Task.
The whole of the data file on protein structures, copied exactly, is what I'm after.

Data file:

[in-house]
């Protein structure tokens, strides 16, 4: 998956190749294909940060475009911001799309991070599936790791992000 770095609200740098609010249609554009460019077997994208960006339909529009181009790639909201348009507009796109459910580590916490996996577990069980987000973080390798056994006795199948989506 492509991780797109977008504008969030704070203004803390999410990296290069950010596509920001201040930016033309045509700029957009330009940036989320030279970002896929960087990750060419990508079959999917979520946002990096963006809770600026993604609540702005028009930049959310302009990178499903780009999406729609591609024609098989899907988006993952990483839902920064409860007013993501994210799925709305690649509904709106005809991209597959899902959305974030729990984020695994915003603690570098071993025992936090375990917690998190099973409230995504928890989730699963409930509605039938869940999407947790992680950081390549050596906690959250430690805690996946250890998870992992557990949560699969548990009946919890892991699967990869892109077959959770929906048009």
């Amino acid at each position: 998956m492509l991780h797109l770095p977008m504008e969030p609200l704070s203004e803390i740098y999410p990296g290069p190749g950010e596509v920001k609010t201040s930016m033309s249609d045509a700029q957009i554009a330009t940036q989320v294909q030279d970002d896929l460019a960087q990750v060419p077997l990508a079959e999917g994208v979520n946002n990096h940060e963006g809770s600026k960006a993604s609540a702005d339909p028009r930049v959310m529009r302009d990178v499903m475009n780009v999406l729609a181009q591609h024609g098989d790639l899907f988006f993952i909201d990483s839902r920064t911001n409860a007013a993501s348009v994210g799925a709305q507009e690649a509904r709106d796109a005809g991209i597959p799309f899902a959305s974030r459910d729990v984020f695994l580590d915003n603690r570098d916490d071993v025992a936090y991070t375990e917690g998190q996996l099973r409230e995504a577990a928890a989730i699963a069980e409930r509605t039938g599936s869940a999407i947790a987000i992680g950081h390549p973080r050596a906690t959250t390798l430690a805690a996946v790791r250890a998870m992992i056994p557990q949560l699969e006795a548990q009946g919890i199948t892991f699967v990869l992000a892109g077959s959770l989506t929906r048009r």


[in-house]
């Protein structure tokens, strides 16, 4: 998956190749294909940060475009911001799309991070599936790791992000 770095609200740098609010249609554009460019077997994208960006339909529009181009790639909201348009507009796109459910580590916490996996577990069980987000973080390798056994006795199948989506 492509991780797109977008504008969030704070203004803390999410990296290069950010596509920001201040930016033309045509700029957009330009940036989320030279970002896929960087990750060419990508079959999917979520946002990096963006809770600026993604609540702005028009930049959310302009990178499903780009999406729609591609024609098989899907988006993952990483839902920064409860007013993501994210799925709305690649509904709106005809991209597959899902959305974030729990984020695994915003603690570098071993025992936090375990917690998190099973409230995504928890989730699963409930509605039938869940999407947790992680950081390549050596906690959250430690805690996946250890998870992992557990949560699969548990009946919890892991699967990869892109077959959770929906048009």
């Amino acid at each position: 998956m492509l991780h797109l770095p977008m504008e969030p609200l704070s203004e803390i740098y999410p990296g290069p190749g950010e596509v920001k609010t201040s930016m033309s249609d045509a700029q957009i554009a330009t940036q989320v294909q030279d970002d896929l460019a960087q990750v060419p077997l990508a079959e999917g994208v979520n946002n990096h940060e963006g809770s600026k960006a993604s609540a702005d339909p028009r930049v959310m529009r302009d990178v499903m475009n780009v999406l729609a181009q591609h024609g098989d790639l899907f988006f993952i909201d990483s839902r920064t911001n409860a007013a993501s348009v994210g799925a709305q507009e690649a509904r709106d796109a005809g991209i597959p799309f899902a959305s974030r459910d729990v984020f695994l580590d915003n603690r570098d916490d071993v025992a936090y991070t375990e917690g998190q996996l099973r409230e995504a577990a928890a989730i699963a069980e409930r509605t039938g599936s869940a999407i947790a987000i992680g950081h390549p973080r050596a906690t959250t390798l430690a805690a996946v790791r250890a998870m992992i056994p557990q949560l699969e006795a548990q009946g919890i199948t892991f699967v990869l992000a892109g077959s959770l989506t929906r048009r």